Martin D-28 vs. HD-28

Symposium Compares and Contrasts the Iconic Martin Dreadnoughts

To scallop or not to scallop, that is the bracing question

Aaron Short Music, February 8, 2021, featuring Aaron Short, NYC, Maury Rutch of Maury’s Music, in Coaldale, PA and T Spoon Phillips of Brooklyn, NY

Here are better examples of the difference physical differences between scalloped bracing used on the HD-28 and most other modern Martins, and non-scalloped bracing used on the D-28 and D-35.

Scalloped vs Non Scalloped Braces

Martin scalloped bracing diagram

Exaggerated relief showing the “suspension bridge shaping of scalloped braces and tone bars used on a 14-fret Martin Dreadnought

Martin Custom 000C-21 -TSP Artist Edition at Maury’s Music

Spoon Phillips designed this high-end rosewood 000 with a traditional short-scale neck and top-shelf features

Available exclusively at Maury’s Music

NOTE: This Limited Edition Martin Guitar Sold Out in 2020.

Specs Include: All-solid tonewoods, Auditorium size body with hide glue construction throughout; Venetian cutaway; Guatemalan rosewood back and sides; Adirondack spruce top with Large Sound Hole, scalloped 1/4″ Adirondack spruce braces; short-scale Big Leaf mahogany neck with Low Profile shape; ebony fretboard with 12″ radius, 1-11/16″ bone nut; abalone Diamonds and Squares position markers; ebony bridge with compensated bone saddle and 2-1/8″ string spacing; Martin’s Authentic Series Thin Finish package; Vintage Style 21 appointments including 1940-era rosette, purfling and fret markers, 1910-era rosewood bindings, ebony bridge pins with ivoroid dots; Gotoh nickel open-back tuners; faux tortoise pickguard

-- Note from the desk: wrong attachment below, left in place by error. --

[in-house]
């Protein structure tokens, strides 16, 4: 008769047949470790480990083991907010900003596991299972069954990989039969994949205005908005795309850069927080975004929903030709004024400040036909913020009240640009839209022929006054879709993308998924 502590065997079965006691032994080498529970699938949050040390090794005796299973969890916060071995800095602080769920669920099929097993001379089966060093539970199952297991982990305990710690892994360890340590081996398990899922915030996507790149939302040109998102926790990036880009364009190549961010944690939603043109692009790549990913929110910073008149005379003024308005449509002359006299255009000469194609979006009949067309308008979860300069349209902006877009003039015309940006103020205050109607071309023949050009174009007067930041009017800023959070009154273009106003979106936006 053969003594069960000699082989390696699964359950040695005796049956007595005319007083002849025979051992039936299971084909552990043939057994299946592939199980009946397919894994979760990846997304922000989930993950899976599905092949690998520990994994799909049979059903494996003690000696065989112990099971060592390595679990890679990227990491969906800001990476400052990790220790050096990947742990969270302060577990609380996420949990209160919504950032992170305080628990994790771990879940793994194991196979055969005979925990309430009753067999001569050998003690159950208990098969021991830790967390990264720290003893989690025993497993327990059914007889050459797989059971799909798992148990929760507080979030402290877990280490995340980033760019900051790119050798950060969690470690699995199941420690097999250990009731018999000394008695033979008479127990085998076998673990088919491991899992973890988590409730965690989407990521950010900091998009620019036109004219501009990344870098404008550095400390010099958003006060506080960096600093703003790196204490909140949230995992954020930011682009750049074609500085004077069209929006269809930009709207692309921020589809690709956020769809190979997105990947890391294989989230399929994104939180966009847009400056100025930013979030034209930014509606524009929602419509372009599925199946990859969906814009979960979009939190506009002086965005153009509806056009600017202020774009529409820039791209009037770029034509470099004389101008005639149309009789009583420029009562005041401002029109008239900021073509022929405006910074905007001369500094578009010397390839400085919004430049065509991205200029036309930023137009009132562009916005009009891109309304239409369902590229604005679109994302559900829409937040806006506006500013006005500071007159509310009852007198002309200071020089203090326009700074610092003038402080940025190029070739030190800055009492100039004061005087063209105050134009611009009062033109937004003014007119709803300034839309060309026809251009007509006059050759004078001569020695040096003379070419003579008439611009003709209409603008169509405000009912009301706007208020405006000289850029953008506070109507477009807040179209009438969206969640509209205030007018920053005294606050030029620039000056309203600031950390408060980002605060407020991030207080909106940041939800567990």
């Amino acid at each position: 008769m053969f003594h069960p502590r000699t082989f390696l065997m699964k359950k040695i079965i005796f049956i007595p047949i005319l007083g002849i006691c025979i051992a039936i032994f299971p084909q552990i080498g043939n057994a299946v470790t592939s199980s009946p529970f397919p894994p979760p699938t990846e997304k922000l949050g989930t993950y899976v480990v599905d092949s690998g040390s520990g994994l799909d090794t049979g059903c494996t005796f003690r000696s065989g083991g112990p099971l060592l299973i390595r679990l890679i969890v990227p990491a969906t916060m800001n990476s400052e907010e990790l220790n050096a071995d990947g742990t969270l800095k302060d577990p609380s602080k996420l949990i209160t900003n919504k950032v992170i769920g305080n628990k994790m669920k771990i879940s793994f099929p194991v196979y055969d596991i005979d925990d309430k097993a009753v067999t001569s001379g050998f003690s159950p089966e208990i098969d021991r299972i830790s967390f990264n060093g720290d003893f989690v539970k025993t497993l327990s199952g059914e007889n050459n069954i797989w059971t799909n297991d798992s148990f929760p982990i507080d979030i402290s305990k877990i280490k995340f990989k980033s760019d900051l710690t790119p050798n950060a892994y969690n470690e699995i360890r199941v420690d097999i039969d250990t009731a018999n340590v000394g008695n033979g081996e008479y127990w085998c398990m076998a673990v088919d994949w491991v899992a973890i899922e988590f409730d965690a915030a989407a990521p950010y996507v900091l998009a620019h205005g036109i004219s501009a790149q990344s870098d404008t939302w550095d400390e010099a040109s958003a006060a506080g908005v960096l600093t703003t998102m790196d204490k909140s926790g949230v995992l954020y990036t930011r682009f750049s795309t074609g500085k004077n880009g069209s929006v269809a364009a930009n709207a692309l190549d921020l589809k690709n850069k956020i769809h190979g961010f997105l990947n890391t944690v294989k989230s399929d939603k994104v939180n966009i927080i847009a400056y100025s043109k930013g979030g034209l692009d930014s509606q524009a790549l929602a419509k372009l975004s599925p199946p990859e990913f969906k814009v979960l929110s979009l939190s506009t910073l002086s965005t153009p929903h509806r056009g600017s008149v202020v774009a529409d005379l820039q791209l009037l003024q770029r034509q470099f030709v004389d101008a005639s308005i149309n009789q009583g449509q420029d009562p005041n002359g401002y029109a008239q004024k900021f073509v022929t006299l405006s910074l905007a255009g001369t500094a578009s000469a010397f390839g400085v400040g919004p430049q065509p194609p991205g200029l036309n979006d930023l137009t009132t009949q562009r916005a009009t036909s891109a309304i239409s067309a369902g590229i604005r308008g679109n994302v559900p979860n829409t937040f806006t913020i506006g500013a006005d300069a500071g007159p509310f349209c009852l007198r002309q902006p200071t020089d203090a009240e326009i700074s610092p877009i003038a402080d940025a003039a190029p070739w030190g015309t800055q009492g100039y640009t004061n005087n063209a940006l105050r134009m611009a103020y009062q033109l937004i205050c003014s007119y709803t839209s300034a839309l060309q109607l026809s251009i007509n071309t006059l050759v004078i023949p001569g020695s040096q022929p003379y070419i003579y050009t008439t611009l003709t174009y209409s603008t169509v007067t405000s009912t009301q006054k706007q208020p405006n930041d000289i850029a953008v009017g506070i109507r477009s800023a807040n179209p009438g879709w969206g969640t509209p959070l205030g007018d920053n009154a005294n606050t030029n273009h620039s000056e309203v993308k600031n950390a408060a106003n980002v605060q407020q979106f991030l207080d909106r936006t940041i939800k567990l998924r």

While this guitar was designed to have the fastest, sleekest neck ever put on a Martin acoustic guitar, Maury’s Music will accept orders for this exact same short-scale 000C-21 TSP with the neck shape, nut width, fretboard taper, and string spacing of your choice. In the words of the artist who designed it, a guitarist should be able to have whatever neck best suited their comfort or desire.

Watch in 1080p for best sound

I could not possibly offer an objective review of this Martin guitar. I am the man who designed it to be just so, according to my likes and needs.

But I also designed it with an eye and, more importantly, an ear and a hand toward creating a unique musical instrument that would appeal to and be genuinely useful to artists who pick up acoustic guitars for many reasons beyond providing background rhythm for singing songs.

So I will leave further information about this instrument to Maury’s Music, who is offering this Martin guitar for sale as a Custom Artist Edition, designed by me, your humble Spoon, and made in Martin’s Custom Shop. It will officially be announced at Maury’s on the 25th, along with the rest of the new Martins available for sale at Maury’s Music.

And there is also the notice I put on my personal website, for those who wish to learn more about this guitar in my own words. Here below is an excerpt.

Forty Years in the Making

It has been over 40 years since the Jackson Browne album, For Everyman, made its initial impact upon my young, impressionable ears. More to the point, it was the never flashy but always evocative guitar work provided by David Lindley on that record that schooled me in how a sideman can so enhance a song without overdoing it with superfluous fireworks. And it has been less than 40 years since I read the interview with where Lindley mentioned that his favorite recording acoustic guitar was a 000-21 from the early ’40s.

If I wasn’t already drawn to Martin’s Style 21 instruments because of their esoteric status and utilitarian yet beautiful aesthetics, with rosewood a bit too wild and woolly in its looks for the staid Martin Company’s ship-of-the-line 28s, Mr. Dave’s endorsement sealed the deal.

It has long been my dream to create a guitar that would prove genuinely versatile for a musician who played as much Jazz and Rock on their acoustic guitar as folk or fingerstyle, while having a tonal heart that would have been right at home at the Martin Guitar Company of the 1930s and ’40s.

And this instrument has exceeded my every expectation.